India's largest biometric-based identification system Aadhaar on Thursday got a thumbs up from World Bank chief economist Paul Romer.
The chief economist described it 'the most sophisticated ID programme in the world.
"The system in India is the most sophisticated that I've seen. It's the basis for all kinds of connections that involve things like financial transactions," Bloomberg quoted Paul Romer as saying.
He went on to say that it would be better if world follows the same system. "It could be good for the world if this became widely adopted," Romer said.
Romer is of the view that world needs to have one standardized system for people's ID.
"Other countries are also looking at similar programs, but research shows it's best to develop one standardized system so people can carry their IDs wherever they go in the world," Paul Romer added.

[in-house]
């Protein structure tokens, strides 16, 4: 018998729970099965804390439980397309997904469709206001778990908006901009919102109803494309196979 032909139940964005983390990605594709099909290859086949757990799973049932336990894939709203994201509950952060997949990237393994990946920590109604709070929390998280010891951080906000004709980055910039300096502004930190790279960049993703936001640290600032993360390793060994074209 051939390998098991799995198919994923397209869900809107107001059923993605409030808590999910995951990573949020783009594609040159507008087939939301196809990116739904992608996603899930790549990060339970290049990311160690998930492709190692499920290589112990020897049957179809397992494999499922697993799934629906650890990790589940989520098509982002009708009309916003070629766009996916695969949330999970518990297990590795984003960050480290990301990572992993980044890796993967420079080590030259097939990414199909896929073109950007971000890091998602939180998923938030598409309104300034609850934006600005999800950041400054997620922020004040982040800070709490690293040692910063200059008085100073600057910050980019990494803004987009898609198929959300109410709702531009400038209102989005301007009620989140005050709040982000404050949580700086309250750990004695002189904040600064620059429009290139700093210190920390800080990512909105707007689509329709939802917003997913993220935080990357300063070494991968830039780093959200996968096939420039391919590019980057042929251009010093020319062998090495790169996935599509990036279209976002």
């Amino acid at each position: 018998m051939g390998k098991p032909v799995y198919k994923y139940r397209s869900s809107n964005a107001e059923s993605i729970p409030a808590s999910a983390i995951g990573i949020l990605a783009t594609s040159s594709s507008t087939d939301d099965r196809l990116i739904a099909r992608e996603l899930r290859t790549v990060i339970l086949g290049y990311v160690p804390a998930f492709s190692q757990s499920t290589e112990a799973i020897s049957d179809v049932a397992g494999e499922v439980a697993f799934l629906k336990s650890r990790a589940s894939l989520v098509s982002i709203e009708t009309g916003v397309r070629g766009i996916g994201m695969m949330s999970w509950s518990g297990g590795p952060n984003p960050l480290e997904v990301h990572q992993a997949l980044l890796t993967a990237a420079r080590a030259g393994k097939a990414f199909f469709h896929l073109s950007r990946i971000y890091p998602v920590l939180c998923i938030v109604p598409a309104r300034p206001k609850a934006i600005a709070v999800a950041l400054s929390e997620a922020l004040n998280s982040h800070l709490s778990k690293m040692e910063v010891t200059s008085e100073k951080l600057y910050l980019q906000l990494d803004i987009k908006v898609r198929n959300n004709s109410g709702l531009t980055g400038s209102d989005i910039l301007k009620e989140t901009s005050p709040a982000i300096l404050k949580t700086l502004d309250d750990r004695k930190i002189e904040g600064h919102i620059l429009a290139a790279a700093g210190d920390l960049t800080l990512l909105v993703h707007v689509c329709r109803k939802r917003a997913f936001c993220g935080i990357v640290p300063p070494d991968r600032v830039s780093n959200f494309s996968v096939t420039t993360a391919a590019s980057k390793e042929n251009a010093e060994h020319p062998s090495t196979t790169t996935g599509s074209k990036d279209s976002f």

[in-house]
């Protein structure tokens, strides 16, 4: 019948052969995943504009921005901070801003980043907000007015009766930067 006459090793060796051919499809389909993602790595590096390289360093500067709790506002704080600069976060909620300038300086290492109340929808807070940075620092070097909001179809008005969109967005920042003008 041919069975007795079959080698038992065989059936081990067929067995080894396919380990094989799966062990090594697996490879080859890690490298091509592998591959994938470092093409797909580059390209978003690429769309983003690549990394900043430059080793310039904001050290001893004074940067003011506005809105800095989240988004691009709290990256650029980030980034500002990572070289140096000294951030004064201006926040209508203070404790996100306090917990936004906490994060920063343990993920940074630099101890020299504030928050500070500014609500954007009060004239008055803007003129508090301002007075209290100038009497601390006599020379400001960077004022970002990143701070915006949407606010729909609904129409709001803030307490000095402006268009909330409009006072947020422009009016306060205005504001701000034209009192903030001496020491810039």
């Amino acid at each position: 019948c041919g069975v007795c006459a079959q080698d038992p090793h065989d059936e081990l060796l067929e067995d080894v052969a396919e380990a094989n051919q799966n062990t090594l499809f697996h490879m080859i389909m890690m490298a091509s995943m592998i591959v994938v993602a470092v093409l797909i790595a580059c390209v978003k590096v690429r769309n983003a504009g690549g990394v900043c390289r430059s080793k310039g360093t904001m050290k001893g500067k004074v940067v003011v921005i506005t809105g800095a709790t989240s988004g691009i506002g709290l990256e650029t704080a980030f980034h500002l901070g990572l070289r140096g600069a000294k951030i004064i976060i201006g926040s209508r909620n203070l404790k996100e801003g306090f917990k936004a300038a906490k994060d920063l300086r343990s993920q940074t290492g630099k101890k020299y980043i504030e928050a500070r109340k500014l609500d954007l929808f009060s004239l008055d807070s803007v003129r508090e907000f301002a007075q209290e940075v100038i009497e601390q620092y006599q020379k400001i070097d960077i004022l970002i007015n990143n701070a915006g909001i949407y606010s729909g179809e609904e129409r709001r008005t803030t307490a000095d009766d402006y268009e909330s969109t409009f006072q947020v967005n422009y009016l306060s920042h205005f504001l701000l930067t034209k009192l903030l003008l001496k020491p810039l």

Aadhaar is a 12 digit unique-identity number issued to all Indian residents based on their biometric and demographic data. It was initially a document for identification purpose, however, it has now been made mandatory for some of the government-run programmes.
Earlier in January, the Ministry of Rural Development and the Ministry of Labour made Aadhaar number mandatory for members and pensioners of the Employees' Pension Scheme and for those registered under the Mahatma Gandhi National Rural Employment Guarantee (MGNREGA) Scheme. It has also been mandatory for the registration of the vehicles in Tamil Nadu.
Aadhaar is the world's largest biometric ID system, with over 1.123 billion enrolled members as of 28 February 2017.